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Cav1.4 IT mouse as model for vision impairment in human congenital stationary night blindness type 2.

Knoflach D, Kerov V, Sartori SB, Obermair GJ, Schmuckermair C, Liu X, Sothilingam V, Garcia Garrido M, Baker SA, Glösmann M, Schicker K, Seeliger M, Lee A, Koschak A - Channels (Austin) (2013)

Bottom Line: Despite the increasing knowledge about the functional behavior of mutated channels in heterologous systems, the pathophysiological mechanisms that result in vision impairment remain to be elucidated.Morphologically, the retinal outer nuclear layer in adult IT mutants was reduced in size and cone outer segments appeared shorter.The associated visual deficiency was substantiated in behavioral paradigms.

View Article: PubMed Central - PubMed

Affiliation: Medical University Vienna; Centre for Physiology and Pharmacology; Department of Neurophysiology and Pharmacology; Vienna, Austria.

ABSTRACT
Mutations in the CACNA1F gene encoding the Cav1.4 Ca (2+) channel are associated with X-linked congenital stationary night blindness type 2 (CSNB2). Despite the increasing knowledge about the functional behavior of mutated channels in heterologous systems, the pathophysiological mechanisms that result in vision impairment remain to be elucidated. This work provides a thorough functional characterization of the novel IT mouse line that harbors the gain-of-function mutation I745T reported in a New Zealand CSNB2 family. (1) Electroretinographic recordings in IT mice permitted a direct comparison with human data. Our data supported the hypothesis that a hyperpolarizing shift in the voltage-dependence of channel activation-as seen in the IT gain-of-function mutant (2)-may reduce the dynamic range of photoreceptor activity. Morphologically, the retinal outer nuclear layer in adult IT mutants was reduced in size and cone outer segments appeared shorter. The organization of the outer plexiform layer was disrupted, and synaptic structures of photoreceptors had a variable, partly immature, appearance. The associated visual deficiency was substantiated in behavioral paradigms. The IT mouse line serves as a specific model for the functional phenotype of human CSNB2 patients with gain-of-function mutations and may help to further understand the dysfunction in CSNB.

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Figure 4. Photoreceptor synapses in adult wt and IT mice. (A) Immunofluorescence double-labeling of Cav1.4 (green) and the synaptic protein RIBEYE (red) in wt (right) and IT (left) mice. Wt mice show mature horseshoe-shaped ribbons whereas IT synapses were variable in morphology. (B) Co-staining with the rod bipolar cell maker PKCα (green) and CtBP2/Ribeye (red). Ectopic synapses in the outer nuclear layer (ONL) were observed only in IT mice (right). (C) Similar PNA staining (red) of cone synapses together with RIBEYE (green) in wt (left) and IT (right) mice. Scale bar 2 µm.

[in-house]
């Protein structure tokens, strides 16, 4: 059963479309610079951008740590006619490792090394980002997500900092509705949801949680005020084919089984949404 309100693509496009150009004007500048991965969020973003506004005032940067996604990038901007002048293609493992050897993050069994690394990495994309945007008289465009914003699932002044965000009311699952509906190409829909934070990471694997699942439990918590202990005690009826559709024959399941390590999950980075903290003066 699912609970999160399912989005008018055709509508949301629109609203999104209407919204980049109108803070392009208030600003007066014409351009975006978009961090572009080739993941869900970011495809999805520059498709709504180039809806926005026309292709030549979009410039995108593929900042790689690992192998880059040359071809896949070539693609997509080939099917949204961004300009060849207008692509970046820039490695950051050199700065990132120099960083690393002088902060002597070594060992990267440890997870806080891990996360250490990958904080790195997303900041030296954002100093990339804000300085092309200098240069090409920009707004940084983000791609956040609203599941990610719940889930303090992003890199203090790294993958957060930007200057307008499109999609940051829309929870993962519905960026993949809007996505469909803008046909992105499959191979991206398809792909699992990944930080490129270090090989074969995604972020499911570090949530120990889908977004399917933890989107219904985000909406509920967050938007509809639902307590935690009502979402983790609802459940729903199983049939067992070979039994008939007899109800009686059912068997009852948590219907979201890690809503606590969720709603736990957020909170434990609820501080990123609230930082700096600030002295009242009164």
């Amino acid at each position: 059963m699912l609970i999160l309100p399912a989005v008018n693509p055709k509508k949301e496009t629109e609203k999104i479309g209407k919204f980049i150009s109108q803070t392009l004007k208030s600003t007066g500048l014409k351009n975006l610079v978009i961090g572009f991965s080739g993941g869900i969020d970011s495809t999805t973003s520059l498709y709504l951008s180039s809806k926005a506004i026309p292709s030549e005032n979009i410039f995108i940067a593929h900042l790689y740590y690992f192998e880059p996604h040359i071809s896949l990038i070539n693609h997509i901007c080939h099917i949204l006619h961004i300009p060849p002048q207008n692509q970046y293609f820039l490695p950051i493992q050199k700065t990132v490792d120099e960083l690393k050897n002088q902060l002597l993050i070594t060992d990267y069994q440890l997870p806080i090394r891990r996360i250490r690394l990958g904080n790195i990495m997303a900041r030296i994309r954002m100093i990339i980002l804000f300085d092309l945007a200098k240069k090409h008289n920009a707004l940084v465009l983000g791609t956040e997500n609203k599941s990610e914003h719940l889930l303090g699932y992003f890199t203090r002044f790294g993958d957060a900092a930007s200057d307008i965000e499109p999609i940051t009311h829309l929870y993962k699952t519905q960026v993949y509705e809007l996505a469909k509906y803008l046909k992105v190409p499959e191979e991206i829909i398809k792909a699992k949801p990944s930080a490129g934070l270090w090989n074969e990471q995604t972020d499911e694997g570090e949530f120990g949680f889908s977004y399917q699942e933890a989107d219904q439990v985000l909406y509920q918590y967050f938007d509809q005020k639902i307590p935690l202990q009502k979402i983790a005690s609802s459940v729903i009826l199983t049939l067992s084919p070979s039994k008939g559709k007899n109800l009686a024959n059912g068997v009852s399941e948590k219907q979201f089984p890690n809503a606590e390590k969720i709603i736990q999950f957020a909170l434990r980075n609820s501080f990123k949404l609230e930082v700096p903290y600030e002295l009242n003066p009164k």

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Figure 4: Figure 4. Photoreceptor synapses in adult wt and IT mice. (A) Immunofluorescence double-labeling of Cav1.4 (green) and the synaptic protein RIBEYE (red) in wt (right) and IT (left) mice. Wt mice show mature horseshoe-shaped ribbons whereas IT synapses were variable in morphology. (B) Co-staining with the rod bipolar cell maker PKCα (green) and CtBP2/Ribeye (red). Ectopic synapses in the outer nuclear layer (ONL) were observed only in IT mice (right). (C) Similar PNA staining (red) of cone synapses together with RIBEYE (green) in wt (left) and IT (right) mice. Scale bar 2 µm.

Mentions: We assessed potential aberrations in cone morphology by labeling with peanut agglutinin (PNA), a lectin preferentially binding cone-photoreceptor associated domains of the interphotoreceptor matrix30,31 and glycogen phosphorylase (glypho), which stains cones from their outer segments to their pedicles.32 PNA labeling demonstrated that outer segments were present and of normal appearance (Fig. 3A). However, and in accordance with the decreased thickness of the ONL, the overall length of cones was shorter in IT mice. PNA-positive pedicles were also observed in the IT retina (Fig. 3A, arrowheads), with no obvious dissimilarity to the wt retina. No decrease in the number of cones was evident (as also indicated in Fig. 4C). In the wt retina anti-glypho stained the inner segments of cone photoreceptors, known sites of high energy consumption, as well as cone pedicles (Fig. 3B, left). Cone photoreceptors in IT mice were shorter with shorter outer and inner segments and pedicles that appeared larger than in wt retina (Fig. 3B, right, arrowheads). Notably, glypho signal was consistently higher in the IT mutant, both in the inner and outer retina. Using the S-opsin marker sc14363 we found S-opsin expression clearly visible in the cone outer segments in the ventral wt retina as well as their pedicles (Fig. 3C, left). Consistent with our glypho staining cones were shorter in IT mice (Fig. 3C, right, arrowheads). As seen in the inset of Figure 3C, indeed we found a few cones that appeared to sprout, a phenomenon seen also in KO mice at different ages.33